PhD Defense by Alexander Zook

Event Details
  • Date/Time:
    • Monday October 17, 2016
      11:00 am - 1:00 pm
  • Location: TSRB 223
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Summary Sentence: Automated Iterative Game Design

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~Title: Automated Iterative Game Design

Alexander Zook
School of Interactive Computing
College of Computing
Georgia Institute of Technology

Date: Monday, October 17th, 2016
Time: 11am
Location: TSRB 223


Committee:
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Dr. Mark Riedl (Advisor, School of Interactive Computing, Georgia Tech)
Dr. Brian Magerko (Co-Advisor, School of Literature, Media, Communication, Georgia Tech)
Dr. Charles Isbell (School of Interactive Computing, Georgia Tech)
Dr. Ashok Goel (School of Interactive Computing, Georgia Tech)
Dr. Michael Mateas (Computational Media Department, University of California, Santa Cruz)
Dr. Jeff Orkin (Giant Otter Technologies)


Abstract:
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Artificial intelligence research has long sought to enable machines to be creative as a way to better understand human creativity, understand the limitations of computation as a means for machines to be creative, and to potentially augment human creative practices. Games have emerged as a unique domain of creative practice where the artifacts produced are interactive. Game design and development are also being recognized as valuable human skills with a growing body of amateur creators.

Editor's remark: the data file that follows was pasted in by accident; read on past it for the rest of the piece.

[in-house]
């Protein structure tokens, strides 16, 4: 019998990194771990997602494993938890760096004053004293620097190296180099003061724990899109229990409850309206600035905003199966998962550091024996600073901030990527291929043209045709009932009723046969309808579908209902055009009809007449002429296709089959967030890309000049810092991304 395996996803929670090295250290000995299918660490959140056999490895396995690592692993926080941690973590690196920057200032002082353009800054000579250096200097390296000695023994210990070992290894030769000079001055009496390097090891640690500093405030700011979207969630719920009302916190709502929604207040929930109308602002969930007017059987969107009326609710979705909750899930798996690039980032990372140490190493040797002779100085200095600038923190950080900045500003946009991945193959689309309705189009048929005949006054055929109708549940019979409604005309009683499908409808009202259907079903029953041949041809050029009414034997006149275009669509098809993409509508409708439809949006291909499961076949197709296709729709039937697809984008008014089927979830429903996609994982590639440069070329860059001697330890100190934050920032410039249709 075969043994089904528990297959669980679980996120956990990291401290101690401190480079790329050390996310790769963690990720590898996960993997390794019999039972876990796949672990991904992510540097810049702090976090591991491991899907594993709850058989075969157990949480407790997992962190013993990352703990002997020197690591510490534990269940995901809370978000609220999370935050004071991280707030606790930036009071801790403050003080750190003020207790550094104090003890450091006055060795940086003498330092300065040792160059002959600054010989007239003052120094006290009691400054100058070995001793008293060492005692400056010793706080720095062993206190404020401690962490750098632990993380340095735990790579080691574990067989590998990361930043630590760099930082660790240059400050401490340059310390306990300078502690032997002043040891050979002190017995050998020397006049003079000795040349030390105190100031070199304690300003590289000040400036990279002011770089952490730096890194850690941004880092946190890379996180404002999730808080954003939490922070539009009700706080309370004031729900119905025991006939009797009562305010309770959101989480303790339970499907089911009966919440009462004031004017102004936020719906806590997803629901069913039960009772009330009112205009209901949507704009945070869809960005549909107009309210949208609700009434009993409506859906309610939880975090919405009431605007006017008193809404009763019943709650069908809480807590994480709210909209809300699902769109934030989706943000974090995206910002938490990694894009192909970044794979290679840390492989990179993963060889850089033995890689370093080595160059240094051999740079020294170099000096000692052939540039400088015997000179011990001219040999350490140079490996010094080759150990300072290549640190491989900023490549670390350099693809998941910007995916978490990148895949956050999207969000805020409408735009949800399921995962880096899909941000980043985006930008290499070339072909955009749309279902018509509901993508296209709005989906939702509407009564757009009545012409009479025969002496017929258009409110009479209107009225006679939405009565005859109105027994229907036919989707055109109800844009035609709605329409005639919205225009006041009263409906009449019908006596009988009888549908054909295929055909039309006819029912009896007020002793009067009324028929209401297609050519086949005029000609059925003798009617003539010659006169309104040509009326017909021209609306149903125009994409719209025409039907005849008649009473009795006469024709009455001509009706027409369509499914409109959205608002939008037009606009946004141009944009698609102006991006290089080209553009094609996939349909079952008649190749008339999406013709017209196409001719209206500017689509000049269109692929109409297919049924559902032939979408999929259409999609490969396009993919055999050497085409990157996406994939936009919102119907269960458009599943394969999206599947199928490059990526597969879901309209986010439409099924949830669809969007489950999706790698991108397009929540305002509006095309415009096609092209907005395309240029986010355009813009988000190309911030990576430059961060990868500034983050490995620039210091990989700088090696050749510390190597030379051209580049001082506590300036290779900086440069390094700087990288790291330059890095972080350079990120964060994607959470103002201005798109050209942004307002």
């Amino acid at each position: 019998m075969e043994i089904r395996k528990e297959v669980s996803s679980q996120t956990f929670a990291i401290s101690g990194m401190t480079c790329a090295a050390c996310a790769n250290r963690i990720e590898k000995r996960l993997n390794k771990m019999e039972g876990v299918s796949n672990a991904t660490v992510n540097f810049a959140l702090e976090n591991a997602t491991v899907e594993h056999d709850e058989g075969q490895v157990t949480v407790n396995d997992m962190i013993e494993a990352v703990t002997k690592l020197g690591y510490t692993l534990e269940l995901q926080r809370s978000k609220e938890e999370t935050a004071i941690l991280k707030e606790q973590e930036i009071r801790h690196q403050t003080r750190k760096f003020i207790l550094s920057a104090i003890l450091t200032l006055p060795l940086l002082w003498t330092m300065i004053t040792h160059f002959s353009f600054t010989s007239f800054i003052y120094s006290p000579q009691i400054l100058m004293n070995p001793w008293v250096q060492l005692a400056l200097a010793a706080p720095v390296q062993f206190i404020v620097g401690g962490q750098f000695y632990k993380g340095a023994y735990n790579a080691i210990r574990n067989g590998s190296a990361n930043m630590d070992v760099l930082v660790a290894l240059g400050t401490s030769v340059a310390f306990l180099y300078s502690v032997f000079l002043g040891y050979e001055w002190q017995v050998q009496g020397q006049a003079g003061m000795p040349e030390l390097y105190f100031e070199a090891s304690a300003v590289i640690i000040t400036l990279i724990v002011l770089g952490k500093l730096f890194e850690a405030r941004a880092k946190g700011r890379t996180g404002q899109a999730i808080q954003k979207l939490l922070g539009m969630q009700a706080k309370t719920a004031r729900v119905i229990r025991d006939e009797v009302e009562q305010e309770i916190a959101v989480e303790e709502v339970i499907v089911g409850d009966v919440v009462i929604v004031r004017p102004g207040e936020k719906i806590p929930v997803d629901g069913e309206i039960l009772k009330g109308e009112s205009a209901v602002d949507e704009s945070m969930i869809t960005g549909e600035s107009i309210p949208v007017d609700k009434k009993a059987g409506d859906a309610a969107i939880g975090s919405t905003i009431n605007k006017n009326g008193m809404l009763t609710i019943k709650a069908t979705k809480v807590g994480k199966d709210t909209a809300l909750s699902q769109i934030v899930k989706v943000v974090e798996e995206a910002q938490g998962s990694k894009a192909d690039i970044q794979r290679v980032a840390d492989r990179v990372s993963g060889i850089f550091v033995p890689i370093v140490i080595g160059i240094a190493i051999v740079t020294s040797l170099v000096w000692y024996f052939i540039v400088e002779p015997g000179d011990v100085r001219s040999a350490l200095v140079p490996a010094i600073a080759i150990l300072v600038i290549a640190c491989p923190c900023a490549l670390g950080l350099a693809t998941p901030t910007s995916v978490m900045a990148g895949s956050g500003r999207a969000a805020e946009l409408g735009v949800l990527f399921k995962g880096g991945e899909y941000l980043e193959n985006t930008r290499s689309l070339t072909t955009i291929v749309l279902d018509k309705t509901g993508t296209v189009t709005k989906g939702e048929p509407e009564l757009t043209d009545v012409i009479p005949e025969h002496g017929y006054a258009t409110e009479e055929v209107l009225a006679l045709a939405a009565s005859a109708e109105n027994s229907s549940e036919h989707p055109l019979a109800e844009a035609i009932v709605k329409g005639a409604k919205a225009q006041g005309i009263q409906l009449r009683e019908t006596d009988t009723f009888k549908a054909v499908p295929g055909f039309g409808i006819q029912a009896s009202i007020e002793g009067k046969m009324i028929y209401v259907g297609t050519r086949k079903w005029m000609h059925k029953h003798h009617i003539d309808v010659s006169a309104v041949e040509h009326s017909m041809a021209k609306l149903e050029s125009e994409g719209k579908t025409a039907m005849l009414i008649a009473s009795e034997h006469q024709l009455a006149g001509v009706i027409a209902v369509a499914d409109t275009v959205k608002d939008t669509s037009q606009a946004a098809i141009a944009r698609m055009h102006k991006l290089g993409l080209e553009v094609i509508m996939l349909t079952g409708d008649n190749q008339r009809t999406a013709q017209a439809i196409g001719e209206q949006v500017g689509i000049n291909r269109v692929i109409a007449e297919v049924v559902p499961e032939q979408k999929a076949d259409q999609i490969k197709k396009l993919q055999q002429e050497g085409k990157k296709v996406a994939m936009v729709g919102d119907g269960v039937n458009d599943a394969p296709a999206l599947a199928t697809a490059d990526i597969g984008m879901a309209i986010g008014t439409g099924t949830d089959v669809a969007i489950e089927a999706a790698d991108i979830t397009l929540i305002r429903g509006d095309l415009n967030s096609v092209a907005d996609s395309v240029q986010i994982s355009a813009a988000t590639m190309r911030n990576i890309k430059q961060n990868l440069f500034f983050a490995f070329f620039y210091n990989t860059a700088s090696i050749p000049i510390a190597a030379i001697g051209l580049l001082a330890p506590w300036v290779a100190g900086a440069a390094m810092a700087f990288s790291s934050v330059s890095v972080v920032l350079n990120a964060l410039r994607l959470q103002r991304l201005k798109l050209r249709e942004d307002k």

Game generation research has applied artificial intelligence to augment and understand human game creation. To date, these systems have been limited to specific game genres and have not learned how their games influence their audiences. Limiting a system to specific genres constrains the use of that system and hampers insights into general game design skills that apply across genres. Further, any system that does not learn from its audience cannot ensure the games it makes work for its audience.

In this thesis I developed systems to model an iterative game design process that underpins many common creative practices. The systems developed capture general methods for generating games across a variety of domains, simulating play in those games, evaluating the space of play available in those games, and efficiently iterating on the design of those games. By developing systems capable of general game design iteration this thesis lays the groundwork for studying shared aspects of iterative design practices across game genres as a model of a general creative process.

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Phd Defense
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  • Created By: Tatianna Richardson
  • Workflow Status: Published
  • Created On: Oct 4, 2016 - 11:54am
  • Last Updated: Oct 17, 2016 - 9:46am